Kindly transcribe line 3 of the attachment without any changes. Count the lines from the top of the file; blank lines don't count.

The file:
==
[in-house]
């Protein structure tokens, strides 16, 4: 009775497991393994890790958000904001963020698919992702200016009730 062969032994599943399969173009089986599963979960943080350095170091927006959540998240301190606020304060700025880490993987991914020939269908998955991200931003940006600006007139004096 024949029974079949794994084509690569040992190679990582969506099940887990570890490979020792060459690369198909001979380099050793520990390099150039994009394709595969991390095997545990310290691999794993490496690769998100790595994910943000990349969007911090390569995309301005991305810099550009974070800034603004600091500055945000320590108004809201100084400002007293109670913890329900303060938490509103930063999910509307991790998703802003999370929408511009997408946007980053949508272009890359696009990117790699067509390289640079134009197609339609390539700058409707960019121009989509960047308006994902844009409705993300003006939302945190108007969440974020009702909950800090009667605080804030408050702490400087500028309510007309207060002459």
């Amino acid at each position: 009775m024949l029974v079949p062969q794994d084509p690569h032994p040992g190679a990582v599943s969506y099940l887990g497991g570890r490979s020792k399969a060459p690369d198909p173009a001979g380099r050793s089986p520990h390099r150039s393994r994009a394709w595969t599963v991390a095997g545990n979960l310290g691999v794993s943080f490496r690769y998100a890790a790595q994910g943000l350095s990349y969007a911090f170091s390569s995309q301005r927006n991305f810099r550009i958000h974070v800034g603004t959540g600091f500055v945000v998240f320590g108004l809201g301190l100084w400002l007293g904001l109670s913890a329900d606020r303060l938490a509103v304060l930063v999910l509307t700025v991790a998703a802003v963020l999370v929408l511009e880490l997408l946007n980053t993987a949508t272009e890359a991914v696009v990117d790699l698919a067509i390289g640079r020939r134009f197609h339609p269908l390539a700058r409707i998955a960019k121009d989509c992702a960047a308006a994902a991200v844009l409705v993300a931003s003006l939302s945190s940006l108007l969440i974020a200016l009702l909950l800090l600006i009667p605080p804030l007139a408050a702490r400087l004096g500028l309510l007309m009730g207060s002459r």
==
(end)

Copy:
């Amino acid at each position: 009775m024949l029974v079949p062969q794994d084509p690569h032994p040992g190679a990582v599943s969506y099940l887990g497991g570890r490979s020792k399969a060459p690369d198909p173009a001979g380099r050793s089986p520990h390099r150039s393994r994009a394709w595969t599963v991390a095997g545990n979960l310290g691999v794993s943080f490496r690769y998100a890790a790595q994910g943000l350095s990349y969007a911090f170091s390569s995309q301005r927006n991305f810099r550009i958000h974070v800034g603004t959540g600091f500055v945000v998240f320590g108004l809201g301190l100084w400002l007293g904001l109670s913890a329900d606020r303060l938490a509103v304060l930063v999910l509307t700025v991790a998703a802003v963020l999370v929408l511009e880490l997408l946007n980053t993987a949508t272009e890359a991914v696009v990117d790699l698919a067509i390289g640079r020939r134009f197609h339609p269908l390539a700058r409707i998955a960019k121009d989509c992702a960047a308006a994902a991200v844009l409705v993300a931003s003006l939302s945190s940006l108007l969440i974020a200016l009702l909950l800090l600006i009667p605080p804030l007139a408050a702490r400087l004096g500028l309510l007309m009730g207060s002459r």